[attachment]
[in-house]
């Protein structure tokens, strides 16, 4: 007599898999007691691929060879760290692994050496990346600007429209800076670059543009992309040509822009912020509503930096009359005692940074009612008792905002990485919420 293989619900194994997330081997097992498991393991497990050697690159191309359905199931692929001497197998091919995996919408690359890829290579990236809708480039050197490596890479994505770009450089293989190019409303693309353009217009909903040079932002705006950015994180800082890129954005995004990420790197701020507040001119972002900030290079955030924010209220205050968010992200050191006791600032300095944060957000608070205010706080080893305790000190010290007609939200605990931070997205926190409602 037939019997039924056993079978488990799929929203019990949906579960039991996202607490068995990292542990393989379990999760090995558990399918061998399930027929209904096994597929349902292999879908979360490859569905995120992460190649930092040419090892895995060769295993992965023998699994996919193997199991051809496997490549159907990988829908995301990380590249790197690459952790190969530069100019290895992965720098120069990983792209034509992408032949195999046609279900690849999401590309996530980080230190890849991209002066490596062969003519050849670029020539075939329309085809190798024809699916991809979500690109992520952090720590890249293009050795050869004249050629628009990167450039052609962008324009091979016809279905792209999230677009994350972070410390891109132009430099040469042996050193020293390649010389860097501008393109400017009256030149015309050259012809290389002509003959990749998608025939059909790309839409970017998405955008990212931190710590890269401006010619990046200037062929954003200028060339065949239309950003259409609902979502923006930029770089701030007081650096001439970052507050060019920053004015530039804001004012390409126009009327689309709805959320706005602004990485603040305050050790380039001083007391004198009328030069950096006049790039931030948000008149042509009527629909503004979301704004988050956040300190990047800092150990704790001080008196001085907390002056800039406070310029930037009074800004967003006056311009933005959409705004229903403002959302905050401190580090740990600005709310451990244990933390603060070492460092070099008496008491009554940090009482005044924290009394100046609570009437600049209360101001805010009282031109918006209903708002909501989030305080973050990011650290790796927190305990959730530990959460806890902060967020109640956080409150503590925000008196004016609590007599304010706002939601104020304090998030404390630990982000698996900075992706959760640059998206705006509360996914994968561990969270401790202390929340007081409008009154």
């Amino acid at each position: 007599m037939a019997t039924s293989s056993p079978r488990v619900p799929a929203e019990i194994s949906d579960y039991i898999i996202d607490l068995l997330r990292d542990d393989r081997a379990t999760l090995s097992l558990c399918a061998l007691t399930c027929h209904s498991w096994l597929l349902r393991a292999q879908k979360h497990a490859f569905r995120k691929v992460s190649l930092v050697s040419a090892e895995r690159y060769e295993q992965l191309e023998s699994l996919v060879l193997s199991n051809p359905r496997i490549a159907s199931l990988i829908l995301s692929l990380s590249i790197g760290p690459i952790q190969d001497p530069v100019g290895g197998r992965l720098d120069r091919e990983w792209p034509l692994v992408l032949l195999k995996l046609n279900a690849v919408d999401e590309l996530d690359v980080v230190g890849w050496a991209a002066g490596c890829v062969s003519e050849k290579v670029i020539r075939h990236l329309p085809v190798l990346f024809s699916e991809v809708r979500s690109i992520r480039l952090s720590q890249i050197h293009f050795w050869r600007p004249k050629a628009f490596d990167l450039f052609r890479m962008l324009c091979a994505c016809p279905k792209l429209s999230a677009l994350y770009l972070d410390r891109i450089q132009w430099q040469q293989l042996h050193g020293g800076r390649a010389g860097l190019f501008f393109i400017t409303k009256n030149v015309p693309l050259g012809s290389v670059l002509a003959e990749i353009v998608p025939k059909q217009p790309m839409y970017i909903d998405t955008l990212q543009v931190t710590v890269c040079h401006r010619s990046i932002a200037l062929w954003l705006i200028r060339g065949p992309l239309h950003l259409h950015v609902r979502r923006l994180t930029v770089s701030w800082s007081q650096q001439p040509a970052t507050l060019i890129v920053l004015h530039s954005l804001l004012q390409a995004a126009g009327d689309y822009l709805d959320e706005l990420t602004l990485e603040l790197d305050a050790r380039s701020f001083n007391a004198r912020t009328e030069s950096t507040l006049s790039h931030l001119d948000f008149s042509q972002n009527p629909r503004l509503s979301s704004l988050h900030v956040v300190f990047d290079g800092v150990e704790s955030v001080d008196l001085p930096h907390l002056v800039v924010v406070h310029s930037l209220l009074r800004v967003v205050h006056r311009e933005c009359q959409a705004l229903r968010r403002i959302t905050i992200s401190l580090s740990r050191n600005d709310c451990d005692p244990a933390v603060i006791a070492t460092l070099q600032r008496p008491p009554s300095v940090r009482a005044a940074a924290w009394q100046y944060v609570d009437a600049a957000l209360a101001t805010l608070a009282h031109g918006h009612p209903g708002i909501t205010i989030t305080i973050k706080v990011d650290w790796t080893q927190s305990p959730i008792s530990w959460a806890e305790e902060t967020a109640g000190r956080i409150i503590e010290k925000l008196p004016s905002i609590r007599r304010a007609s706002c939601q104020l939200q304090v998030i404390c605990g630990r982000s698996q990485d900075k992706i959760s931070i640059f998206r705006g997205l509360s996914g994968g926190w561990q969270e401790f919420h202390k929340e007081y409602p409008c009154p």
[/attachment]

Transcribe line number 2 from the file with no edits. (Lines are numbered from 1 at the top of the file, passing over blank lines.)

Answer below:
């Protein structure tokens, strides 16, 4: 007599898999007691691929060879760290692994050496990346600007429209800076670059543009992309040509822009912020509503930096009359005692940074009612008792905002990485919420 293989619900194994997330081997097992498991393991497990050697690159191309359905199931692929001497197998091919995996919408690359890829290579990236809708480039050197490596890479994505770009450089293989190019409303693309353009217009909903040079932002705006950015994180800082890129954005995004990420790197701020507040001119972002900030290079955030924010209220205050968010992200050191006791600032300095944060957000608070205010706080080893305790000190010290007609939200605990931070997205926190409602 037939019997039924056993079978488990799929929203019990949906579960039991996202607490068995990292542990393989379990999760090995558990399918061998399930027929209904096994597929349902292999879908979360490859569905995120992460190649930092040419090892895995060769295993992965023998699994996919193997199991051809496997490549159907990988829908995301990380590249790197690459952790190969530069100019290895992965720098120069990983792209034509992408032949195999046609279900690849999401590309996530980080230190890849991209002066490596062969003519050849670029020539075939329309085809190798024809699916991809979500690109992520952090720590890249293009050795050869004249050629628009990167450039052609962008324009091979016809279905792209999230677009994350972070410390891109132009430099040469042996050193020293390649010389860097501008393109400017009256030149015309050259012809290389002509003959990749998608025939059909790309839409970017998405955008990212931190710590890269401006010619990046200037062929954003200028060339065949239309950003259409609902979502923006930029770089701030007081650096001439970052507050060019920053004015530039804001004012390409126009009327689309709805959320706005602004990485603040305050050790380039001083007391004198009328030069950096006049790039931030948000008149042509009527629909503004979301704004988050956040300190990047800092150990704790001080008196001085907390002056800039406070310029930037009074800004967003006056311009933005959409705004229903403002959302905050401190580090740990600005709310451990244990933390603060070492460092070099008496008491009554940090009482005044924290009394100046609570009437600049209360101001805010009282031109918006209903708002909501989030305080973050990011650290790796927190305990959730530990959460806890902060967020109640956080409150503590925000008196004016609590007599304010706002939601104020304090998030404390630990982000698996900075992706959760640059998206705006509360996914994968561990969270401790202390929340007081409008009154």